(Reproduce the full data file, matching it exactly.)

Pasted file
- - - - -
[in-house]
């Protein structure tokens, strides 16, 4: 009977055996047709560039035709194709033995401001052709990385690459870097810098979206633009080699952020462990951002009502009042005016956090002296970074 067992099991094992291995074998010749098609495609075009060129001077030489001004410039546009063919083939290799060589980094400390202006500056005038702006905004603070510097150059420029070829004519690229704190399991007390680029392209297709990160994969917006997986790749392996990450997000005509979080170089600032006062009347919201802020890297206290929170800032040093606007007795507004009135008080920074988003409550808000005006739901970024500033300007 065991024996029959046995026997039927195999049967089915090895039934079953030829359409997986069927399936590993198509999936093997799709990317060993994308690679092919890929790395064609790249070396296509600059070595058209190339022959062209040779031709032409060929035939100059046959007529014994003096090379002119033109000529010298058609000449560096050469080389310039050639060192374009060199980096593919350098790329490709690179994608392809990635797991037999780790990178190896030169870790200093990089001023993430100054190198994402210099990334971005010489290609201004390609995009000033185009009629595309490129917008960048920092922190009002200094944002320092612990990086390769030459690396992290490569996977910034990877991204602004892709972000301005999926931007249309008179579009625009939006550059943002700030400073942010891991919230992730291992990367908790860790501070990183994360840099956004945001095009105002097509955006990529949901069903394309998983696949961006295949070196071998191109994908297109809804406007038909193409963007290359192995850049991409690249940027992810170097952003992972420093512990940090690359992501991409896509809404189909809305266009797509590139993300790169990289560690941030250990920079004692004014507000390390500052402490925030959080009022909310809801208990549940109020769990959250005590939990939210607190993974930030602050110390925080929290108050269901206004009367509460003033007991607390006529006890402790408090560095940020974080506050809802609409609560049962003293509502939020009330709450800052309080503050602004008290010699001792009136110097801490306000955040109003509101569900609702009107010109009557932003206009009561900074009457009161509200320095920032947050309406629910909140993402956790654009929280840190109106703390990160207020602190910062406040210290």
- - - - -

[in-house]
């Protein structure tokens, strides 16, 4: 009977055996047709560039035709194709033995401001052709990385690459870097810098979206633009080699952020462990951002009502009042005016956090002296970074 067992099991094992291995074998010749098609495609075009060129001077030489001004410039546009063919083939290799060589980094400390202006500056005038702006905004603070510097150059420029070829004519690229704190399991007390680029392209297709990160994969917006997986790749392996990450997000005509979080170089600032006062009347919201802020890297206290929170800032040093606007007795507004009135008080920074988003409550808000005006739901970024500033300007 065991024996029959046995026997039927195999049967089915090895039934079953030829359409997986069927399936590993198509999936093997799709990317060993994308690679092919890929790395064609790249070396296509600059070595058209190339022959062209040779031709032409060929035939100059046959007529014994003096090379002119033109000529010298058609000449560096050469080389310039050639060192374009060199980096593919350098790329490709690179994608392809990635797991037999780790990178190896030169870790200093990089001023993430100054190198994402210099990334971005010489290609201004390609995009000033185009009629595309490129917008960048920092922190009002200094944002320092612990990086390769030459690396992290490569996977910034990877991204602004892709972000301005999926931007249309008179579009625009939006550059943002700030400073942010891991919230992730291992990367908790860790501070990183994360840099956004945001095009105002097509955006990529949901069903394309998983696949961006295949070196071998191109994908297109809804406007038909193409963007290359192995850049991409690249940027992810170097952003992972420093512990940090690359992501991409896509809404189909809305266009797509590139993300790169990289560690941030250990920079004692004014507000390390500052402490925030959080009022909310809801208990549940109020769990959250005590939990939210607190993974930030602050110390925080929290108050269901206004009367509460003033007991607390006529006890402790408090560095940020974080506050809802609409609560049962003293509502939020009330709450800052309080503050602004008290010699001792009136110097801490306000955040109003509101569900609702009107010109009557932003206009009561900074009457009161509200320095920032947050309406629910909140993402956790654009929280840190109106703390990160207020602190910062406040210290």